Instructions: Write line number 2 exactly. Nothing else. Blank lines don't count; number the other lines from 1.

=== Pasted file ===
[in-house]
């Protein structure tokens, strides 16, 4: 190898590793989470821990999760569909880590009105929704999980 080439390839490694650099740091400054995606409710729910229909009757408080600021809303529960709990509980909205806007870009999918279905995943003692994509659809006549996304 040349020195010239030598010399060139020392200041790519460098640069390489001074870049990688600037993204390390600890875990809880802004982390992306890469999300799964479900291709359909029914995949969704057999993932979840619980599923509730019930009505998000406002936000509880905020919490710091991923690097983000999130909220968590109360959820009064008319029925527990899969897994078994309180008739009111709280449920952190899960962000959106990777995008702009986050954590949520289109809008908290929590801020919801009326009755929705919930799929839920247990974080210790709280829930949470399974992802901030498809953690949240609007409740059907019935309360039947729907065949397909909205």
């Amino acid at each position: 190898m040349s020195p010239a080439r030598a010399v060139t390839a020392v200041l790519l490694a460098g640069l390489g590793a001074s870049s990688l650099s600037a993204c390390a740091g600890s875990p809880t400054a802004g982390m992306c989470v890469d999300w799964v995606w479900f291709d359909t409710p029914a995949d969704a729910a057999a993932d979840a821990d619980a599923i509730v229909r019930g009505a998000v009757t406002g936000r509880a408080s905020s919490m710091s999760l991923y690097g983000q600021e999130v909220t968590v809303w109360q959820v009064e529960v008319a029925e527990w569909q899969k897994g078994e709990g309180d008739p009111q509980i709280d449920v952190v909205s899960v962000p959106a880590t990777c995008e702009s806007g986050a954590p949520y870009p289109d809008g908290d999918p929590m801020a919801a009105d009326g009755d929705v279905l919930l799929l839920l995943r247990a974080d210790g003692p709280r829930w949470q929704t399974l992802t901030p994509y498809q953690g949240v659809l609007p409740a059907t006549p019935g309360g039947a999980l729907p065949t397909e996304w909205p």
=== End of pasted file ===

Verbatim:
């Protein structure tokens, strides 16, 4: 190898590793989470821990999760569909880590009105929704999980 080439390839490694650099740091400054995606409710729910229909009757408080600021809303529960709990509980909205806007870009999918279905995943003692994509659809006549996304 040349020195010239030598010399060139020392200041790519460098640069390489001074870049990688600037993204390390600890875990809880802004982390992306890469999300799964479900291709359909029914995949969704057999993932979840619980599923509730019930009505998000406002936000509880905020919490710091991923690097983000999130909220968590109360959820009064008319029925527990899969897994078994309180008739009111709280449920952190899960962000959106990777995008702009986050954590949520289109809008908290929590801020919801009326009755929705919930799929839920247990974080210790709280829930949470399974992802901030498809953690949240609007409740059907019935309360039947729907065949397909909205």